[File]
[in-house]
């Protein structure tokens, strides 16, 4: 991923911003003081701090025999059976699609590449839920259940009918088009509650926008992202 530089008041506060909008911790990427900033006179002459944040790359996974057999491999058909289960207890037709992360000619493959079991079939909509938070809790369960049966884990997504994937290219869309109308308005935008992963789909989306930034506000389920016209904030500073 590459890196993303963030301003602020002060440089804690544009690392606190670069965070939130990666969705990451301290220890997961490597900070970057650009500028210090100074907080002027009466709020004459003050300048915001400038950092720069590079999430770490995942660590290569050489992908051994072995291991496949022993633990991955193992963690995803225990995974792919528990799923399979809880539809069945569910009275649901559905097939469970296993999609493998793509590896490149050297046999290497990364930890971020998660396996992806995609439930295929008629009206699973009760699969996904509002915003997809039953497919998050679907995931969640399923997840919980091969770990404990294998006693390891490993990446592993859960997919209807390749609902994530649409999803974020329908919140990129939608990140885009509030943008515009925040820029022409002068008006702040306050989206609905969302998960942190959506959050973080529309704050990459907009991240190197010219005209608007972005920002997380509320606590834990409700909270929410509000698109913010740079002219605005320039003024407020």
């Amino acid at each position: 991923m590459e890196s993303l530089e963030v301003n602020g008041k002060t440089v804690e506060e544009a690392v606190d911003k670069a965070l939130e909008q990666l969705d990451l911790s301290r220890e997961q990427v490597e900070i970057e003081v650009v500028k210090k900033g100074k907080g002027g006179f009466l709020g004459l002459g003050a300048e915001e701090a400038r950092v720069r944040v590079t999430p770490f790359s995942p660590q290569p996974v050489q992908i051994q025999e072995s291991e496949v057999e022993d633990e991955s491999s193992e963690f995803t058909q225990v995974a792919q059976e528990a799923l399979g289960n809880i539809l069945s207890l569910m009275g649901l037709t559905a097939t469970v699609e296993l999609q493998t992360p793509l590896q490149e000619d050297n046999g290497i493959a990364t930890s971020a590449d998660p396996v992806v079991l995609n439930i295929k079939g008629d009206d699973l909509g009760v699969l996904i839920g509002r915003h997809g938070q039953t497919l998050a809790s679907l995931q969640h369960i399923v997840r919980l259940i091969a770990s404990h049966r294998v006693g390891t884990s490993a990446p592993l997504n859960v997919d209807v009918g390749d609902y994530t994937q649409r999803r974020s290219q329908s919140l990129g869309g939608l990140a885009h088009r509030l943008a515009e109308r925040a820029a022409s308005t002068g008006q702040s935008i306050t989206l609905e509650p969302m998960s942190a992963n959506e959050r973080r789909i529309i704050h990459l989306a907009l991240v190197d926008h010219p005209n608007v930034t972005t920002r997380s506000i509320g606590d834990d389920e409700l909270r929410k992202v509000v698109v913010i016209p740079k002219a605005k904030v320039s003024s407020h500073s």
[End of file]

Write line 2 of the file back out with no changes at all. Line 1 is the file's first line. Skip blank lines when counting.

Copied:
């Protein structure tokens, strides 16, 4: 991923911003003081701090025999059976699609590449839920259940009918088009509650926008992202 530089008041506060909008911790990427900033006179002459944040790359996974057999491999058909289960207890037709992360000619493959079991079939909509938070809790369960049966884990997504994937290219869309109308308005935008992963789909989306930034506000389920016209904030500073 590459890196993303963030301003602020002060440089804690544009690392606190670069965070939130990666969705990451301290220890997961490597900070970057650009500028210090100074907080002027009466709020004459003050300048915001400038950092720069590079999430770490995942660590290569050489992908051994072995291991496949022993633990991955193992963690995803225990995974792919528990799923399979809880539809069945569910009275649901559905097939469970296993999609493998793509590896490149050297046999290497990364930890971020998660396996992806995609439930295929008629009206699973009760699969996904509002915003997809039953497919998050679907995931969640399923997840919980091969770990404990294998006693390891490993990446592993859960997919209807390749609902994530649409999803974020329908919140990129939608990140885009509030943008515009925040820029022409002068008006702040306050989206609905969302998960942190959506959050973080529309704050990459907009991240190197010219005209608007972005920002997380509320606590834990409700909270929410509000698109913010740079002219605005320039003024407020």